Will the Apple Card continue the tech giant's fortunes?
By Mark Niu
Apple's latest product is a departure from its typical line of hardware and software.
It's not as flashy as recent Apple TV announcements involving Steven Spielberg and Oprah. Nor is it a flash gadget like an iPad or an iPhone.
But it is uniquely shiny.
Apple has begun rolling out its new titanium, laser-etched credit card, called Apple Card. It’s partnering with bank Goldman Sachs and MasterCard.
If consumers use the physical card, they get one percent cash back on purchases. If consumers use it digitally through Apple Pay, they get two percent cash back. If consumers use it for any Apple products and services, they get three percent cash back.
There's an obvious benefit for using it to pay for Apple products, but the rewards aren't blowing anyone away.
"To be honest, you can get better rewards and lower interest rates elsewhere. I've really come to think of this card as much more of a long-term play for Apple and Goldman," said Tedd Rossman, an industry analyst with Creditcards.com.
"This card is really targeting a very wide audience. They are actually dipping further into the fair and even sub-prime credit pool."
Rossman says FICO, the U.S. crediting rating system, indicates 79 million people have subprime credit and 50 million are so new to credit that they don't even have a credit score.
That's a big pool of potential customers who could find the Apple Card helpful.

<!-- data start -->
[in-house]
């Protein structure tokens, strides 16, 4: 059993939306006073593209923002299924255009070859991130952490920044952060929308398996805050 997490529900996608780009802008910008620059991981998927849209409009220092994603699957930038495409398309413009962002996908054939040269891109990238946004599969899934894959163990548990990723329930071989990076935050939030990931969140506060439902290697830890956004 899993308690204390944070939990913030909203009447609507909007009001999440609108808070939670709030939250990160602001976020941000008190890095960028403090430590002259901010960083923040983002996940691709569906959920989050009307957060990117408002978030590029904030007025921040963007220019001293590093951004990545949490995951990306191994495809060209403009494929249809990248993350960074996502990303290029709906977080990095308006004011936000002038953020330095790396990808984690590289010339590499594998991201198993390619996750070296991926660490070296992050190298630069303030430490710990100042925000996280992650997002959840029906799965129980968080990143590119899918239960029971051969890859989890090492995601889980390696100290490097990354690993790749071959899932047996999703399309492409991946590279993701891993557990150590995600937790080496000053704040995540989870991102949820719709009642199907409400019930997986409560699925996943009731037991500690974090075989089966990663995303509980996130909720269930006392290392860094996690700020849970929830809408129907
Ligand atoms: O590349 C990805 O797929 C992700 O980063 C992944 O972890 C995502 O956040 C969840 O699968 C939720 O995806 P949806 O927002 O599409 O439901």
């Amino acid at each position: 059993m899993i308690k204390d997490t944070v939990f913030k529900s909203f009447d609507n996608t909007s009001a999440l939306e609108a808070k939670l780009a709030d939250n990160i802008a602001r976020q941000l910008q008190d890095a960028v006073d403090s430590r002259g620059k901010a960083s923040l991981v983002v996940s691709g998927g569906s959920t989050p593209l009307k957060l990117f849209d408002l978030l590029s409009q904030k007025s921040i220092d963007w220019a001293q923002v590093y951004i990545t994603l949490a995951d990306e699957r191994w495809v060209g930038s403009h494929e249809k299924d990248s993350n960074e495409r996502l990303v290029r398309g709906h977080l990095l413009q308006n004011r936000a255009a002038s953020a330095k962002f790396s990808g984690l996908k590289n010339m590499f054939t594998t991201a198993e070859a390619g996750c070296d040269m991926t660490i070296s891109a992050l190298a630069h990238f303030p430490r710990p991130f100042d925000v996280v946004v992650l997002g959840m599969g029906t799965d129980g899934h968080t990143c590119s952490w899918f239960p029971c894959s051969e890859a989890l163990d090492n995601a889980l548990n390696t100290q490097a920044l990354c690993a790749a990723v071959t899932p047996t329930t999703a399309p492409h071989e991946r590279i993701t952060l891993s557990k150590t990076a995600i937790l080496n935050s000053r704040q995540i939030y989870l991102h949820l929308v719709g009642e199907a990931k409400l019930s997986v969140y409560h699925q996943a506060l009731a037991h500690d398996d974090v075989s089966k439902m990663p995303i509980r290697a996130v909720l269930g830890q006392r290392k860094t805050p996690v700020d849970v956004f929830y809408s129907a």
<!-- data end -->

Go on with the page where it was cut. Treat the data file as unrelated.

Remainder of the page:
But with Apple well known for targeting customers willing to pay a premium for high-end products, is this a strategic turn?
"I don't think this card is going to be a big money maker for Goldman or for Apple," said Rossman. "I think both are playing the long game. For Goldman, it's their entry into consumer finance for credit cards. For Apple, I think it's part of this longer term view towards the payment ecosystem."
Apple's most recent earnings report shows declining sales for its bread and butter product – the iPhone. But services revenues such as Apple Music and iCloud, continue to rise.
Venture capitalist John Meyer believes it will be the fastest growing credit card in history because of Apple's broad base of customers and its ease of signing up.
It took him just 30 seconds to apply for the card.
On the surface, the Apple Card appears to have the ability to continue boosting Apple's services.
But venture capital John Meyer sees it differently.
He's noticed that in order to continue using the card, you need the iPhone.
"Once your bill comes to you, the only way to pay the bill is on an iPhone app. So, if you get rid of your iPhone and still have the Apple Card and use it, which you can do, you literally won't be able to pay your bill which is definitely not good for your credit score," said Meyer.
"There's almost no winning if you decide to leave Apple's ecosystem once you have the credit card."
And that could boost Apple's iPhone sales, which in turn boost Apple's services and vice versa. All part of an ecosystem decided to keep customers from leaving.
(Top image: Apple CEO Tim Cook introduces Apple Card during a launch event at Apple headquarters on March 25, 2019, in Cupertino, California. /VCG Photo)